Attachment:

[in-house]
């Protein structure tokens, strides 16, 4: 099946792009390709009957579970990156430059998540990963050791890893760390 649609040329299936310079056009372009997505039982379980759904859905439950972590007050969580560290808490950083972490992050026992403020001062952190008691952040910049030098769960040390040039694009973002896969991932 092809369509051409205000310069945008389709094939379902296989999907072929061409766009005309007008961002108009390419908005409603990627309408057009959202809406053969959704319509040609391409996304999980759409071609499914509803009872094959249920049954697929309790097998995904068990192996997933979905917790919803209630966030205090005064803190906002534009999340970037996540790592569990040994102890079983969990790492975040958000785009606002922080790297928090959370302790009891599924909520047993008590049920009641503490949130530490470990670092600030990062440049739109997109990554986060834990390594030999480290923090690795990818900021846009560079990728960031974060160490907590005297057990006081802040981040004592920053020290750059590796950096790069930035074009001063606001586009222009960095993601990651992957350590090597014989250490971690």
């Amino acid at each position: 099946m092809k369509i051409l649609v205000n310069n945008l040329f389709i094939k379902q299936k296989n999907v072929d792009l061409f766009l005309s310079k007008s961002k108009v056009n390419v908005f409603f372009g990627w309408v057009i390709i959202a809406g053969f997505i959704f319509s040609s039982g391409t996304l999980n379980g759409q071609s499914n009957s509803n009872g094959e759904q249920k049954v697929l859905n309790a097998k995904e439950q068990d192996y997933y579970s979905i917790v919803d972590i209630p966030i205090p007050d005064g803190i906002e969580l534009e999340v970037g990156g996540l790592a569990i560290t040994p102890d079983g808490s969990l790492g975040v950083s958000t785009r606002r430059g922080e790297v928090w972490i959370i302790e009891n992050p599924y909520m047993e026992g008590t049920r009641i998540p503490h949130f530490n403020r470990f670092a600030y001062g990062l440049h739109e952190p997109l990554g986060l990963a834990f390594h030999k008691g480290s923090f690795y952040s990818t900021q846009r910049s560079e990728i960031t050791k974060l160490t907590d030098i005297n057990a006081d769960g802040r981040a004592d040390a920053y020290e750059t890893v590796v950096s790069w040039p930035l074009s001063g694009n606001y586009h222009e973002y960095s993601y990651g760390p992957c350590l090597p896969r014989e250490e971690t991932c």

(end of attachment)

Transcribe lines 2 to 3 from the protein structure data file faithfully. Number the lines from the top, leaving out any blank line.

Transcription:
């Protein structure tokens, strides 16, 4: 099946792009390709009957579970990156430059998540990963050791890893760390 649609040329299936310079056009372009997505039982379980759904859905439950972590007050969580560290808490950083972490992050026992403020001062952190008691952040910049030098769960040390040039694009973002896969991932 092809369509051409205000310069945008389709094939379902296989999907072929061409766009005309007008961002108009390419908005409603990627309408057009959202809406053969959704319509040609391409996304999980759409071609499914509803009872094959249920049954697929309790097998995904068990192996997933979905917790919803209630966030205090005064803190906002534009999340970037996540790592569990040994102890079983969990790492975040958000785009606002922080790297928090959370302790009891599924909520047993008590049920009641503490949130530490470990670092600030990062440049739109997109990554986060834990390594030999480290923090690795990818900021846009560079990728960031974060160490907590005297057990006081802040981040004592920053020290750059590796950096790069930035074009001063606001586009222009960095993601990651992957350590090597014989250490971690």
């Amino acid at each position: 099946m092809k369509i051409l649609v205000n310069n945008l040329f389709i094939k379902q299936k296989n999907v072929d792009l061409f766009l005309s310079k007008s961002k108009v056009n390419v908005f409603f372009g990627w309408v057009i390709i959202a809406g053969f997505i959704f319509s040609s039982g391409t996304l999980n379980g759409q071609s499914n009957s509803n009872g094959e759904q249920k049954v697929l859905n309790a097998k995904e439950q068990d192996y997933y579970s979905i917790v919803d972590i209630p966030i205090p007050d005064g803190i906002e969580l534009e999340v970037g990156g996540l790592a569990i560290t040994p102890d079983g808490s969990l790492g975040v950083s958000t785009r606002r430059g922080e790297v928090w972490i959370i302790e009891n992050p599924y909520m047993e026992g008590t049920r009641i998540p503490h949130f530490n403020r470990f670092a600030y001062g990062l440049h739109e952190p997109l990554g986060l990963a834990f390594h030999k008691g480290s923090f690795y952040s990818t900021q846009r910049s560079e990728i960031t050791k974060l160490t907590d030098i005297n057990a006081d769960g802040r981040a004592d040390a920053y020290e750059t890893v590796v950096s790069w040039p930035l074009s001063g694009n606001y586009h222009e973002y960095s993601y990651g760390p992957c350590l090597p896969r014989e250490e971690t991932c």